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Store in an airtight container for up to 3 weeks, and enjoy whenever you want!

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Fruity Oat Muffins (Gluten-Free!)

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Fussellette sent me this gorgeous recipe from the CBC and I had to try it out after listening to her rave about the results.

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The best part about this recipe is that it’s flexible — you can change the flavours around by changing up the fruit you’re using, even using fruit-flavoured yogurt if that’s what you have on hand.  I’d also like to play with the flours a bit, maybe swapping in some coconut or almond flour if appropriate.

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Preheat your oven to 375°F and spray or line a muffin tin with paper cups. I recommend paper cups for these, because gluten-free baked goods tend to like to stick to what they’re baked in.

Take 1 cup oats (if you have a sensitivity, make sure they’re gluten-free), and pulse in a food processor until they’re all fine and powdery.  Plop that in a large bowl.

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Add to that 1/3 cup brown rice flour, 1/3 cup tapioca flour, 1/3 cup corn starch, 1 tablespoon baking powder, 1 teaspoon baking soda, 3/4 teaspoon xanthan gum, 1/2 teaspoon cinnamon, and a pinch of salt.  Whisk that all together.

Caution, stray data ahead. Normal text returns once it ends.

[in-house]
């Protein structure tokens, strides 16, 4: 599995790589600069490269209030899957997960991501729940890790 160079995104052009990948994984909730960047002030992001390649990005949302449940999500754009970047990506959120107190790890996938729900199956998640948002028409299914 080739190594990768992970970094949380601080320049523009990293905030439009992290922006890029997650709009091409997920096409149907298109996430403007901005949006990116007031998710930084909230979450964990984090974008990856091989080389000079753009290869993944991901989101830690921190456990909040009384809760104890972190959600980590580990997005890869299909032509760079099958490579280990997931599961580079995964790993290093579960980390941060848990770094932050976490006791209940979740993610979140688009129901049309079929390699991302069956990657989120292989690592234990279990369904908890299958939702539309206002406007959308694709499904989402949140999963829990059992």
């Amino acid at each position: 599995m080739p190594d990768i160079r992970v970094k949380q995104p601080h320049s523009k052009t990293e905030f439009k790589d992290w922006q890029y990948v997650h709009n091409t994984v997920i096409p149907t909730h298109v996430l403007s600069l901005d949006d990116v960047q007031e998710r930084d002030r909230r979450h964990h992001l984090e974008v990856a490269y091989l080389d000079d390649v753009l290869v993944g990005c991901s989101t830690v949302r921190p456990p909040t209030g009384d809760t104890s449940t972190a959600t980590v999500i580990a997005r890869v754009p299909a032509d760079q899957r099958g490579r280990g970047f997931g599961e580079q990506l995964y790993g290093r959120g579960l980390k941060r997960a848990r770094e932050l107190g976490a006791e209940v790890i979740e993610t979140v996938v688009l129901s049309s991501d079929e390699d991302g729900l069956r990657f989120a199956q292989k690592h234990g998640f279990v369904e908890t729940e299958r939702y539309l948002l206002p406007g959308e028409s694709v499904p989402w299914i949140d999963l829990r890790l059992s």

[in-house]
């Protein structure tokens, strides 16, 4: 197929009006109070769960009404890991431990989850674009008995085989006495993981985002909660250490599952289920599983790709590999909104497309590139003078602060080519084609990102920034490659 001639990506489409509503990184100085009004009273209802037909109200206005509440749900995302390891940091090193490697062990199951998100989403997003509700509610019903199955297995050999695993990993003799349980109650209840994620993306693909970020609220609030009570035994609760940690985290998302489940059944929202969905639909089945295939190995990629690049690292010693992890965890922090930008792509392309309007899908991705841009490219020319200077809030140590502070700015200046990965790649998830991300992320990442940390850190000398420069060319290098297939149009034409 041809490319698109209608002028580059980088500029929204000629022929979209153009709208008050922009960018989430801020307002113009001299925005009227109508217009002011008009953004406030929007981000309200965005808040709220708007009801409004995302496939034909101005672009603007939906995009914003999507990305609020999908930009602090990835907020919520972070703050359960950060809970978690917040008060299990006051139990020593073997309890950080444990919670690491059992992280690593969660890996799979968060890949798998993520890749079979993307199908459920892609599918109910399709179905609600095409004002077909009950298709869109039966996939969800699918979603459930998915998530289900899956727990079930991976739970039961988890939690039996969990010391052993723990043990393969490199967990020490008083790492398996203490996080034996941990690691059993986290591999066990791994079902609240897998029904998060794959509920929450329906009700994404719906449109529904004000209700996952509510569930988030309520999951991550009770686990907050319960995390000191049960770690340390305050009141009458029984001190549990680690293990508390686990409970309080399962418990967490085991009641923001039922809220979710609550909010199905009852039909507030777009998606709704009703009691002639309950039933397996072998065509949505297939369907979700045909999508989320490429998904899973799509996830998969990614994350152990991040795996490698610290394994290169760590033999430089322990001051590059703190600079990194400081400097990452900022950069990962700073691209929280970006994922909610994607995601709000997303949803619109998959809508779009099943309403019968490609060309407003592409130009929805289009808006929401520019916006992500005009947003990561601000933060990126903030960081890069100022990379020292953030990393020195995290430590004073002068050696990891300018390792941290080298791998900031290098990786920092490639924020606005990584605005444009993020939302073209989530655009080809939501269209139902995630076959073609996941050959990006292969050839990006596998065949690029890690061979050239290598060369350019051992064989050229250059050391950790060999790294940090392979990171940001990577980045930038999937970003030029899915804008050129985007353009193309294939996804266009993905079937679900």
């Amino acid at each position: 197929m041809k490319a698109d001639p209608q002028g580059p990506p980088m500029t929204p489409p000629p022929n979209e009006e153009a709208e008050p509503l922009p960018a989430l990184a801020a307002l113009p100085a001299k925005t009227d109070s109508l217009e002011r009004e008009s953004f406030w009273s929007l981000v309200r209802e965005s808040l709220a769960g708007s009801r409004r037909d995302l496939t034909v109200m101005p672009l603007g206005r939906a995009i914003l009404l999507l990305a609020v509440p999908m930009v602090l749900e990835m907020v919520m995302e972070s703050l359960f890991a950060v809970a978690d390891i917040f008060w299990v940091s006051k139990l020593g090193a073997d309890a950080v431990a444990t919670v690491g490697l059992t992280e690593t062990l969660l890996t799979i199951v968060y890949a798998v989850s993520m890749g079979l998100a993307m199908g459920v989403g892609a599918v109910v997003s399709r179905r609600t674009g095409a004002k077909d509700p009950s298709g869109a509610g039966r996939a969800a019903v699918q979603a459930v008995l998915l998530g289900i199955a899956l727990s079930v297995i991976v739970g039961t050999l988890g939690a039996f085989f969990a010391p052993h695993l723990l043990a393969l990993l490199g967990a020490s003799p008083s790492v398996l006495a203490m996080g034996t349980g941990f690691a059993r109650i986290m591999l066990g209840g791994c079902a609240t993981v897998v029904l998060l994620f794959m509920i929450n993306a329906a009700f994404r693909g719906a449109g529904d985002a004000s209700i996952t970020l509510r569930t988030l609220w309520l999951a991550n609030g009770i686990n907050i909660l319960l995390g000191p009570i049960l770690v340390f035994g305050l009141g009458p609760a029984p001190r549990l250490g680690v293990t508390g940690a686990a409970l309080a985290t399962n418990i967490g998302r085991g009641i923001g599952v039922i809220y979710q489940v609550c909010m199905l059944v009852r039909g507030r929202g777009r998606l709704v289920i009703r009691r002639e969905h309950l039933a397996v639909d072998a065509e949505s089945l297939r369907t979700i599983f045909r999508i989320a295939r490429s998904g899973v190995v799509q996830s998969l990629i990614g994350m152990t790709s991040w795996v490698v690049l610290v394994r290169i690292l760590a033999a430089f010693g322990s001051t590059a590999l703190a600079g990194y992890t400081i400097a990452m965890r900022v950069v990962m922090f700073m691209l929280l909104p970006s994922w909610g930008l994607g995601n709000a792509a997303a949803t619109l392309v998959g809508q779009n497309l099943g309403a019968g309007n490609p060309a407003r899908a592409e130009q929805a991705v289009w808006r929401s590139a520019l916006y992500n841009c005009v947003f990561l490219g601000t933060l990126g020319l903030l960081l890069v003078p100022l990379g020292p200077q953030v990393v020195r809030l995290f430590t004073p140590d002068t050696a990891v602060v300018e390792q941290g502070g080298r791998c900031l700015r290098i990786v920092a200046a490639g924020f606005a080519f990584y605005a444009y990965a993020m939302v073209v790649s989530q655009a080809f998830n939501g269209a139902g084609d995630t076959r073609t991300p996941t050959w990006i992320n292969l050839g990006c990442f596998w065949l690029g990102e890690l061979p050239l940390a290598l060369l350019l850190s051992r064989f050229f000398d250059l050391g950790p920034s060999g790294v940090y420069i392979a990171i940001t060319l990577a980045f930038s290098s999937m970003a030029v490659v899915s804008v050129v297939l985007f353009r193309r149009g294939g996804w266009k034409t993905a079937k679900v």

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Then add in 1/2 cup each dried cherries, dried cranberries, and golden raisins.  I had this multi-pack with all those in it already, so I chucked that in, together with some chopped dried apricots.

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In another bowl, rub 2 teaspoons orange zest and 2 teaspoons lemon zest (I used 4 teaspoons orange because I had no lemons) into 1/2 cup granulated sugar.

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Whisk in 2 large eggs, then 1 1/4 cups Balkan-style plain yogurt1/3 cup light olive oil or vegetable oil, 2 teaspoons vanilla, and 1 teaspoon cider vinegar.

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Add the flour mixture to the wet ingredients and stir only until just combined.  It will seem lumpy but don’t fret.  If you stir it too much you’ll end up with flat muffins, which, especially in gluten-free recipes, is the opposite of what we want to happen.

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Spoon into your muffin tin (it should make 12 regular-sized muffins or 6-7 super large ones).

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If you end up with some empty space in your muffin tin, add a bit of water into the empty cups — it will ensure that your muffins bake evenly.

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Sprinkle some more whole oats and maybe some brown sugar on the top of each muffin.

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Bake for about 25 minutes, until the tops are firm to the touch.  Allow to solidify in the pan for about five minutes after removal from the oven.  Use a fork to transfer the muffins to a rack to cool completely.  As with most gluten-free material, they won’t last long, so make sure to eat them or freeze them within a couple of days.